A Graduate Degree in Facebook, MySpace, and Twitter?

Tuesday, Mar. 31st 2009 4:47 PM

The internet has been abuzz the last couple of days after UK-based Birmingham City University announced it would offer a master’s degree level program in social media.

Eyebrows have been raised and critics on both sides of the concept have been weighing in on the idea that college students could soon be able to earn a graduate degree based on their knowledge and ability to use Facebook, MySpace, Twitter and Bebo.

The Program

Amit GuptaThe one-year course in social media will explain how to set up blogs and publish podcasts in addition to focusing on social networking sites as communications and marketing tools.

The designer of the program, Jon Hickman offered the following insights to the British media:

“During the course we will consider what people can do on Facebook and Twitter, and how they can be used for communication and marketing purposes. It’s not for freaks or IT geeks, the tools learned in this course will be accessible to many people.”

Required to conform to university academic standards, the course will “entail synoptic research and scholarly activity,” two fundamental criteria for approval for a Masters level program. The new concept will feature a mixture of lectures, seminars, research workshops, presentations and field-trips.

To earn a masters in social media, students will have to complete either a social media production project or an original piece of research in the form of a 15000-word dissertation.

The Basis for Providing a Program

As for a rationale for a graduate program in social media, Hickman went on to add:

“It’s very relevant and very scholarly. It’s a new course, but its importance is unquestionable.

“Social media is very important for jobs within the marketing and communications sector, as a skill set within other jobs, and as an industry within itself.”

Hickman is not the first to propose the future importance of social media. Michael Wesch, Assistant Professor of Cultural Anthropology at Kansas State, has often advocated that Facebook could be a useful tool in the educational setting.

Well-known for a number of YouTube videos that have taken the internet by storm, Wesch offers that as a university professor he has found Facebook to be very useful.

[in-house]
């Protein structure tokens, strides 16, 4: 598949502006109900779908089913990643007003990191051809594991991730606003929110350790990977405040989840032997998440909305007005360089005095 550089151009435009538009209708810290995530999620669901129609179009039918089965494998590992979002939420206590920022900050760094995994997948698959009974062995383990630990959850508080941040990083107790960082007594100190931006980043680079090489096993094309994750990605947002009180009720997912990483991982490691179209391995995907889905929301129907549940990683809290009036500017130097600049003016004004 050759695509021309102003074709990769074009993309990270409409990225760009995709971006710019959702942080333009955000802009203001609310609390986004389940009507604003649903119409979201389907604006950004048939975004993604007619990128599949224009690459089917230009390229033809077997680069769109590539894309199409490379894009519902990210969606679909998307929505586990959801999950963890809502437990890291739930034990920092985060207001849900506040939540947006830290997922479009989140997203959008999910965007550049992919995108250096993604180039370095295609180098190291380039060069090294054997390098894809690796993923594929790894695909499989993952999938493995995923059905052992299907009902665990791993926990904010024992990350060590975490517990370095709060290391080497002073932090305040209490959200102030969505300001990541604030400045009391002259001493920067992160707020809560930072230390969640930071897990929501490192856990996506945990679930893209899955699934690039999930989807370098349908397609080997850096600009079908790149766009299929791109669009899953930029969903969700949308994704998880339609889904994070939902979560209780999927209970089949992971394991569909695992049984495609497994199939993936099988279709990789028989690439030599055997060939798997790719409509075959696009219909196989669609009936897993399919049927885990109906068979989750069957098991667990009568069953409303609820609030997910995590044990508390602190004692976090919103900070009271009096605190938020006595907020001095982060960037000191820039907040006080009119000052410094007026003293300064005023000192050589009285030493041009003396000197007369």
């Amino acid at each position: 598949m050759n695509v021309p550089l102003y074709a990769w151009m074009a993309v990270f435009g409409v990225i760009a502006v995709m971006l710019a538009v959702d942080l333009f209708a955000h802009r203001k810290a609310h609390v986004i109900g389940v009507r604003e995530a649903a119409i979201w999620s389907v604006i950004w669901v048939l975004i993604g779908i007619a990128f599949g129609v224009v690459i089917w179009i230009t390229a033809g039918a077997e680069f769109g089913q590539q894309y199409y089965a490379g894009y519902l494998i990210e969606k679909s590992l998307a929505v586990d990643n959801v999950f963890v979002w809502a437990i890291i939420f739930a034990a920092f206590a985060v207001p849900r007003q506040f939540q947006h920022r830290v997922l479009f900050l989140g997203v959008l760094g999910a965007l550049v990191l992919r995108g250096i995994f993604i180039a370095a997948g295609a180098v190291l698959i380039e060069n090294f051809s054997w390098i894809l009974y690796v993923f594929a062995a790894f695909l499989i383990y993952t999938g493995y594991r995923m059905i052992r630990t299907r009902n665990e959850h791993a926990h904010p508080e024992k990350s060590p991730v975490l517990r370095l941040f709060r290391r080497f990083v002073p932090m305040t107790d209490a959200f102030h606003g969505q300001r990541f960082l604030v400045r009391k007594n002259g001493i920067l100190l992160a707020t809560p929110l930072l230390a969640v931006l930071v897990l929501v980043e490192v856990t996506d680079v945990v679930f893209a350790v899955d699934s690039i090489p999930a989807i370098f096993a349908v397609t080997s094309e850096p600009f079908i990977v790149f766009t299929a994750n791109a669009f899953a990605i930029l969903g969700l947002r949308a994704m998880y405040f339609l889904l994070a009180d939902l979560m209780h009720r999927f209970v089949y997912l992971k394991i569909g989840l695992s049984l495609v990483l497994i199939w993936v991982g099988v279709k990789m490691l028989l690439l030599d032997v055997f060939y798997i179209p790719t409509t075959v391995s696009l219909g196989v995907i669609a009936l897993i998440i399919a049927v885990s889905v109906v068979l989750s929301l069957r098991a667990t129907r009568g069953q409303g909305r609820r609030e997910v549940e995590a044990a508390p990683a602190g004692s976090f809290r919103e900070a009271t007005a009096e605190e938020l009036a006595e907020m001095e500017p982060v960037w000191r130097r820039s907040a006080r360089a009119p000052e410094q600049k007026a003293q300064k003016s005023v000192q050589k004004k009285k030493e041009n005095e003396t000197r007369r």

The professor understood long ago that Facebook was not only a great tool for expressing a person’s identity and sharing that identity with friends, the site provided all the tools necessary to create an online learning community.

Based on Wesch’s support for the use of Facebook, some have postured that all teacher training programs should involve some instruction in social media.

However, the Birmingham program will focus more on the business use of social media and using this new technology for commercial gain. Information available at the school’s web page also notes the new MA program will not only explore the techniques of social media as a creative industry but will seek to contribute new research and knowledge as to other potential uses for these networking sites.

Many Questioning the Instructional Value

Naturally, there are critics of the new program. Many people see social networking sites like Facebook or MySpace as nothing more than off-task behavior for today’s net generation. These critics find the idea that colleges have begun offering courses in social media nothing short of appalling.


Boris Veldhuijzen van ZantenAt the same time, the generation that has become dubbed as digital natives is wondering why anyone would need a course to learn how to socialize on Facebook or converse with Twitter. After announcing the program, Hickman could find a number of blogs that were insisting that the program as constructed was too basic.

In addition, there was a question as to who would teach these courses as there certainly can not be any credentialed college professors who themselves have earned a degree in the social networking field. That led some to postulate that the students in the program would likely know more than those responsible for course instruction.

Indeed with such a cutting-edge program, knowledge would appear to be developing every day – in fact, as yet another critic postulated, the developments in social media are occurring so rapidly the program will likely be out-of-date before the first graduating class heads off into the sunset.

More details on the university set to break the mold are available here.

Flickr photos courtesy of Amit Gupta and Boris Veldhuijzen van Zanten.


Posted by Thomas | in Career Planning, News | 3 Comments »

3 Comments on “A Graduate Degree in Facebook, MySpace, and Twitter?”

  1. bill Says:

    The degree is not specific to social sites like what the tile of this article says. You can read the real course description here http://www.bcu.ac.uk/courses/media/socialmedia an you’lle find out its more than just facebook and twitter.

    Requirements say:
    Applicants should possess a prior degree (or equivalent) at 2:1, or above, or have considerable experience in a related field and be able to demonstrate outstanding ability and potential.

    I’m wondering if “been using facebook for a year” valid as considerable experience.

  2. John Taylor Says:

    Great blog. Do you know of any relevant marketing forums or discussion groups?

  3. Dick Says:

    I have an associates degree in lib arts and would like to complete a BA so that I can take a masters program such as the one offered by Birmingham. I have 5 years experience as a blogger, I have built a network of websites, blogs, link directories, landing pages and stores that are generating money online now but I want to get the creds to teach social media at a new four-year Arizona State College Ext here in my hometown of Payson, AZ. any ideas out there as to online undergrad programs in social media marketing would be appreciated.

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